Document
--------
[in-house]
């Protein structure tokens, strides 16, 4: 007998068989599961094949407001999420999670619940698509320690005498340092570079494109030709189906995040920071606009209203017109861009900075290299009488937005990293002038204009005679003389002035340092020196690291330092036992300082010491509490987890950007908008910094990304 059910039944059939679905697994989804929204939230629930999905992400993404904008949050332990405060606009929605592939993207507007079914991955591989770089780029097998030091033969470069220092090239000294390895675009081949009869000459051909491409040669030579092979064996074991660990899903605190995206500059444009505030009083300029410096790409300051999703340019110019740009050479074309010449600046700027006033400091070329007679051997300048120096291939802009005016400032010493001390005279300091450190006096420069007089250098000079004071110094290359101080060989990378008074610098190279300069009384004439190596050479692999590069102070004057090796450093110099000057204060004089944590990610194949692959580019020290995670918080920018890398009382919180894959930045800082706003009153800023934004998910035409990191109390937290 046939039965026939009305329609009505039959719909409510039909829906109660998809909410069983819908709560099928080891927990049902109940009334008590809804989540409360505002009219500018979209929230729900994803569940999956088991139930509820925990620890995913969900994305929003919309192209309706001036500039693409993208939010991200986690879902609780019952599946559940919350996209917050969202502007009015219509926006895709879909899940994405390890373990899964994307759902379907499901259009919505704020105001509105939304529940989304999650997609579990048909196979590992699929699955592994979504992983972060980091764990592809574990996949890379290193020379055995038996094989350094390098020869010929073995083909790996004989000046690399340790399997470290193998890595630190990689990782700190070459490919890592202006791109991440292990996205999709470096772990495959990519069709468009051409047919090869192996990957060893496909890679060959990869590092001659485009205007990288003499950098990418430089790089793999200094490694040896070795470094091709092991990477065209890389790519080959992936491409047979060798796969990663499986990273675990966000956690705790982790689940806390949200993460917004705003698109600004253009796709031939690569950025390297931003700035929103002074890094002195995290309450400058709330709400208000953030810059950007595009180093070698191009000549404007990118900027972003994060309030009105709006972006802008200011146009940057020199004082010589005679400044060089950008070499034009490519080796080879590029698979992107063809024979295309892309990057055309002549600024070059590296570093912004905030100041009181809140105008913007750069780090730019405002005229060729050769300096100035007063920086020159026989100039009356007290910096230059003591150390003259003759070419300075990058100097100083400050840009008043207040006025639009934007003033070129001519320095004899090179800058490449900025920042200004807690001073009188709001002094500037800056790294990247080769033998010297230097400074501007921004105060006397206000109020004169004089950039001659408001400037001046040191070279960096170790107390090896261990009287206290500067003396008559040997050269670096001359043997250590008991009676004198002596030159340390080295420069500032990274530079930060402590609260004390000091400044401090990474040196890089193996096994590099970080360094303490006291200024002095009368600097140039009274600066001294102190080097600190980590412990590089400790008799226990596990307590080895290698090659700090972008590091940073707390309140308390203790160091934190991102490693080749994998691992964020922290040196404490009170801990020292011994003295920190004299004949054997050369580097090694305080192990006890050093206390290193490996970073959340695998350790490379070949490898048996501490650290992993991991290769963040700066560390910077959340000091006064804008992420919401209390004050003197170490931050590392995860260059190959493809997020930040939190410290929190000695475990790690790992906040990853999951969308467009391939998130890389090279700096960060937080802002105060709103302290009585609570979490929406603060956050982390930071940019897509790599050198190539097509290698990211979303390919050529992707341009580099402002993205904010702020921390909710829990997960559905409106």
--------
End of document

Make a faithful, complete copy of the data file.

[in-house]
């Protein structure tokens, strides 16, 4: 007998068989599961094949407001999420999670619940698509320690005498340092570079494109030709189906995040920071606009209203017109861009900075290299009488937005990293002038204009005679003389002035340092020196690291330092036992300082010491509490987890950007908008910094990304 059910039944059939679905697994989804929204939230629930999905992400993404904008949050332990405060606009929605592939993207507007079914991955591989770089780029097998030091033969470069220092090239000294390895675009081949009869000459051909491409040669030579092979064996074991660990899903605190995206500059444009505030009083300029410096790409300051999703340019110019740009050479074309010449600046700027006033400091070329007679051997300048120096291939802009005016400032010493001390005279300091450190006096420069007089250098000079004071110094290359101080060989990378008074610098190279300069009384004439190596050479692999590069102070004057090796450093110099000057204060004089944590990610194949692959580019020290995670918080920018890398009382919180894959930045800082706003009153800023934004998910035409990191109390937290 046939039965026939009305329609009505039959719909409510039909829906109660998809909410069983819908709560099928080891927990049902109940009334008590809804989540409360505002009219500018979209929230729900994803569940999956088991139930509820925990620890995913969900994305929003919309192209309706001036500039693409993208939010991200986690879902609780019952599946559940919350996209917050969202502007009015219509926006895709879909899940994405390890373990899964994307759902379907499901259009919505704020105001509105939304529940989304999650997609579990048909196979590992699929699955592994979504992983972060980091764990592809574990996949890379290193020379055995038996094989350094390098020869010929073995083909790996004989000046690399340790399997470290193998890595630190990689990782700190070459490919890592202006791109991440292990996205999709470096772990495959990519069709468009051409047919090869192996990957060893496909890679060959990869590092001659485009205007990288003499950098990418430089790089793999200094490694040896070795470094091709092991990477065209890389790519080959992936491409047979060798796969990663499986990273675990966000956690705790982790689940806390949200993460917004705003698109600004253009796709031939690569950025390297931003700035929103002074890094002195995290309450400058709330709400208000953030810059950007595009180093070698191009000549404007990118900027972003994060309030009105709006972006802008200011146009940057020199004082010589005679400044060089950008070499034009490519080796080879590029698979992107063809024979295309892309990057055309002549600024070059590296570093912004905030100041009181809140105008913007750069780090730019405002005229060729050769300096100035007063920086020159026989100039009356007290910096230059003591150390003259003759070419300075990058100097100083400050840009008043207040006025639009934007003033070129001519320095004899090179800058490449900025920042200004807690001073009188709001002094500037800056790294990247080769033998010297230097400074501007921004105060006397206000109020004169004089950039001659408001400037001046040191070279960096170790107390090896261990009287206290500067003396008559040997050269670096001359043997250590008991009676004198002596030159340390080295420069500032990274530079930060402590609260004390000091400044401090990474040196890089193996096994590099970080360094303490006291200024002095009368600097140039009274600066001294102190080097600190980590412990590089400790008799226990596990307590080895290698090659700090972008590091940073707390309140308390203790160091934190991102490693080749994998691992964020922290040196404490009170801990020292011994003295920190004299004949054997050369580097090694305080192990006890050093206390290193490996970073959340695998350790490379070949490898048996501490650290992993991991290769963040700066560390910077959340000091006064804008992420919401209390004050003197170490931050590392995860260059190959493809997020930040939190410290929190000695475990790690790992906040990853999951969308467009391939998130890389090279700096960060937080802002105060709103302290009585609570979490929406603060956050982390930071940019897509790599050198190539097509290698990211979303390919050529992707341009580099402002993205904010702020921390909710829990997960559905409106």